A gray wolf who became famous for traveling thousands of miles across the United States died after being run over this month in Californiawildlife officials said Wednesday.
Chain NBC News explained that the wolf, known as OR93, was found dead by the California Department of Fish and Wildlife on Interstate 5 about 90 miles north of Los Angeles near the city of Lebec.
Officials believe it was an accident.
The OR93 wolf was born in northern Oregon in 2019. He became the most famous wolf in the United States after, thanks to a radio collar, the “epic” trips made by the animal were traced. From Oregon it came to the central coast of California, the first wolf to be reported from that area in a century.
“I am devastated to learn of the death of this extraordinary wolf,” Amaroq Weiss, an advocate for the Center for Biological Diversity, a nonprofit organization, said in a statement. “His epic trips to California inspired the world. In this annual time of reflection, I thank you for the hope you gave us and for a brief look at what it would be like for wolves to roam free and in the wild. “
By April, OR93 had arrived in California’s San Luis Obispo County, nearly 1,000 miles (1,609 km) south of his birthplace. The middle San Francisco Chronicle He was the one who made the anniversary famous, by narrating his journey “Young wandering gray wolf” who was “probably looking for love” and eluded wildlife officials while doing so.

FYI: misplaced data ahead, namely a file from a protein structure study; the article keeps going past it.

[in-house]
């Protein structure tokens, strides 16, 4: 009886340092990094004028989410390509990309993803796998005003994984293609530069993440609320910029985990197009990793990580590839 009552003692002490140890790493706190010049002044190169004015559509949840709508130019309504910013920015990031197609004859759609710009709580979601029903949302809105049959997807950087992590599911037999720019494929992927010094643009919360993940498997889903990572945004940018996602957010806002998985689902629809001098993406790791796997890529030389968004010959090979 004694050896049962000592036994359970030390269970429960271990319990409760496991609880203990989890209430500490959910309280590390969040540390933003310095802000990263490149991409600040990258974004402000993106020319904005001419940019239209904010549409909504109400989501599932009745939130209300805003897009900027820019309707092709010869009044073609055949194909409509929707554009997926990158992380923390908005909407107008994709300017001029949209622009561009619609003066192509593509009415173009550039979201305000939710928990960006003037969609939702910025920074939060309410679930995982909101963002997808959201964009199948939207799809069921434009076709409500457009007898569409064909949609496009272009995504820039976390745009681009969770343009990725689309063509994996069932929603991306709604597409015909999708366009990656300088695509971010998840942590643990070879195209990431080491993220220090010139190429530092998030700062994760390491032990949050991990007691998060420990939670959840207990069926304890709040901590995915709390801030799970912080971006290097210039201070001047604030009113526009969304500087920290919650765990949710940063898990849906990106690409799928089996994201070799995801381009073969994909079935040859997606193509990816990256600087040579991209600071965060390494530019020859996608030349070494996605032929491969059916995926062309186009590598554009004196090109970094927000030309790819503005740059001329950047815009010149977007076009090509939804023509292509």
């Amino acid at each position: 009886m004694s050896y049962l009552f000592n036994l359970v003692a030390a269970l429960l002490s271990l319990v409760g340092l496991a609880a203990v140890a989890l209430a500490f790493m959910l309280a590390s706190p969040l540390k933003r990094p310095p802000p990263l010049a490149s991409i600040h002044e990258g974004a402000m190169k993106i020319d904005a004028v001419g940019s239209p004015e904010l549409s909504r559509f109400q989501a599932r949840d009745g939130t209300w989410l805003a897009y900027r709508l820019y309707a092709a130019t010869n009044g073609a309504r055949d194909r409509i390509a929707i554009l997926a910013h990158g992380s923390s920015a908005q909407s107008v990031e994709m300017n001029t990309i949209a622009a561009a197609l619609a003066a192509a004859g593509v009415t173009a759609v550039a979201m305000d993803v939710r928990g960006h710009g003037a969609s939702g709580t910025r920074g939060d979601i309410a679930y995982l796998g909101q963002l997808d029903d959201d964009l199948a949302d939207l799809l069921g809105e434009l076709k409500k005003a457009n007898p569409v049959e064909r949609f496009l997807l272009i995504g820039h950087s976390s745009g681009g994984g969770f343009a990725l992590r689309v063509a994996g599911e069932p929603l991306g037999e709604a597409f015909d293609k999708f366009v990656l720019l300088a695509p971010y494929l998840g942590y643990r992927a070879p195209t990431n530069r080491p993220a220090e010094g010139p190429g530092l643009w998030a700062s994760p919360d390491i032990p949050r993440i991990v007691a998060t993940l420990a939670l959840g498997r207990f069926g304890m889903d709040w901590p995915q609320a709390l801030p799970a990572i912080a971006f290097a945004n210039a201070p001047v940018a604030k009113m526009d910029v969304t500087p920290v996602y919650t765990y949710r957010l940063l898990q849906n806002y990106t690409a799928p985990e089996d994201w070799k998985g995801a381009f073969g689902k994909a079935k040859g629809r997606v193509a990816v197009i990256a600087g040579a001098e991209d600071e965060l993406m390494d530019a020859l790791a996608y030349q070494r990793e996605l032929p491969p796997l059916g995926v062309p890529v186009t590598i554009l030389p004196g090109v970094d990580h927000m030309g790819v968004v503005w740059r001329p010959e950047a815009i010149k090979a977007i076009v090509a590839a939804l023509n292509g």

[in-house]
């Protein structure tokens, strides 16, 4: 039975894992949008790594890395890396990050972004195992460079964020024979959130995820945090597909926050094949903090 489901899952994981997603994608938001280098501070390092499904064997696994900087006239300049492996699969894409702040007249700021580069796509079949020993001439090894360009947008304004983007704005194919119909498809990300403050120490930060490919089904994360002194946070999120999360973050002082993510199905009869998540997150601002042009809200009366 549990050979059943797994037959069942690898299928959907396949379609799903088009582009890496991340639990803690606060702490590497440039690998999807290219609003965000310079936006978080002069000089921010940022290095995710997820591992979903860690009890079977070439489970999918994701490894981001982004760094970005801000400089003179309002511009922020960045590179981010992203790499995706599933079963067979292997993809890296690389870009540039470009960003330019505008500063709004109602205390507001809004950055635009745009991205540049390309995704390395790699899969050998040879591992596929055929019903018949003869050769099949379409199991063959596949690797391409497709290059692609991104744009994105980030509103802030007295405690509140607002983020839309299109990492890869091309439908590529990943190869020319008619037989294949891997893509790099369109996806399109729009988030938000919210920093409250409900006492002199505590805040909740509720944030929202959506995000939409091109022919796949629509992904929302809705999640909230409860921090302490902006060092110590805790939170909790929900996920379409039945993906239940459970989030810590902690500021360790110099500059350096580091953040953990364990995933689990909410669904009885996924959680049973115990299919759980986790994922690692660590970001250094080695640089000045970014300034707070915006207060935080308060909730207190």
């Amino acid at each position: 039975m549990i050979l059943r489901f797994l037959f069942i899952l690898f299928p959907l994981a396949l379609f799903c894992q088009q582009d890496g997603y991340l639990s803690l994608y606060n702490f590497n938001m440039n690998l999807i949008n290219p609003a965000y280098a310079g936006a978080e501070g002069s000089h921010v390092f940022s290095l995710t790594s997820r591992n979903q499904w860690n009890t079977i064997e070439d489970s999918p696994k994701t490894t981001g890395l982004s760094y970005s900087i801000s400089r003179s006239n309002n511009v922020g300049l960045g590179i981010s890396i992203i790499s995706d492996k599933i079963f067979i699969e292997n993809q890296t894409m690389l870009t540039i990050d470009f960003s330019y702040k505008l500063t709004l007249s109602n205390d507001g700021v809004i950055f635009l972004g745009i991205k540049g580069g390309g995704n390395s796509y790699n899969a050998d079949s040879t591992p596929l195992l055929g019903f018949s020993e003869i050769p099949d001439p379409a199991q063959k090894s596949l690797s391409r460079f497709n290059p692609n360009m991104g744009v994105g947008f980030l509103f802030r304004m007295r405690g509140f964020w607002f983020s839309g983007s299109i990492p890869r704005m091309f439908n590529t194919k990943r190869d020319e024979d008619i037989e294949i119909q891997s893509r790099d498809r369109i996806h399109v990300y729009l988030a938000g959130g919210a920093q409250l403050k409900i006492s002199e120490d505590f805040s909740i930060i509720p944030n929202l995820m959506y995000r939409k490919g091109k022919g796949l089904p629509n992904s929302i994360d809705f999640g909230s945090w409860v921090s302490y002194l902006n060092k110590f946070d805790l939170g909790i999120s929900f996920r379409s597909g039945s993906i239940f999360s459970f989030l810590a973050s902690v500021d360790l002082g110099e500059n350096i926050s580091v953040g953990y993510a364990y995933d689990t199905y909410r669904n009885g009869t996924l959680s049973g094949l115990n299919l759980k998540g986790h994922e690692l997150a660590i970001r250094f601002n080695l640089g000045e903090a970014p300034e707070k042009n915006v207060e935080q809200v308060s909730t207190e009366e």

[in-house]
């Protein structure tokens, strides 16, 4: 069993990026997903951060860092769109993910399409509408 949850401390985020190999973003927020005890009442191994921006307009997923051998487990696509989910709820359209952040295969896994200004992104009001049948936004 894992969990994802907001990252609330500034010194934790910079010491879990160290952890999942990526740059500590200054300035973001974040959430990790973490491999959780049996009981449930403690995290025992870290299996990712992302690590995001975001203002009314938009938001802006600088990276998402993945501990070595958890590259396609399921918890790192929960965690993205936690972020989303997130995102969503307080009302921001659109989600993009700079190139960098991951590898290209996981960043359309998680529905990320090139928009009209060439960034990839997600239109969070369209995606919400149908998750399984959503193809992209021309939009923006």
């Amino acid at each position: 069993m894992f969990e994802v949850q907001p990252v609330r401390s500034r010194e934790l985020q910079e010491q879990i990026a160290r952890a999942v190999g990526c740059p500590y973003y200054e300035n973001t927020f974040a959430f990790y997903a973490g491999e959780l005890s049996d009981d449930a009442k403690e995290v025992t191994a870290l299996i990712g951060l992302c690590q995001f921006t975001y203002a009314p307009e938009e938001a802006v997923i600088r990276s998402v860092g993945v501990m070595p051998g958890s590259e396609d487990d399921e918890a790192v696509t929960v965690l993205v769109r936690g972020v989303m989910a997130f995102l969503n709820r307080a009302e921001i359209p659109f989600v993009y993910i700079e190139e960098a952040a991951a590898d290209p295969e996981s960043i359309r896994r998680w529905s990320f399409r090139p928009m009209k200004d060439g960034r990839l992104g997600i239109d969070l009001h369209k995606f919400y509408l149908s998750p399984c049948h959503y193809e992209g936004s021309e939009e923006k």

In his search for a mate, Weiss said, OR93 was caught on a surveillance camera even further south, in Kern County, where he was eventually found dead. In September, he had been seen in northern Ventura County.
The last time a wolf was documented in extreme southern California was in 1922wildlife officials told NBC, when one was spotted in San Bernardino County.
“I always knew that the chances of him finding another wolf on the Central Coast were slim or nil, but his incessant wanderings in search of a kindred spirit connected him with the hearts of many”, Weiss said. “He will not be forgotten, and we will honor his memory by continuing to fight for the safety of wolves everywhere.”
Gray wolves, who are California natives, were hunted a century ago almost to extinction. About 20 are currently believed to now live in two northern counties, Weiss said.
Weiss pointed to OR93’s death as a reminder of the impact of development and expansion on native animal habitats and called for the construction of effective crossings for wildlife, including underpasses and overpasses.
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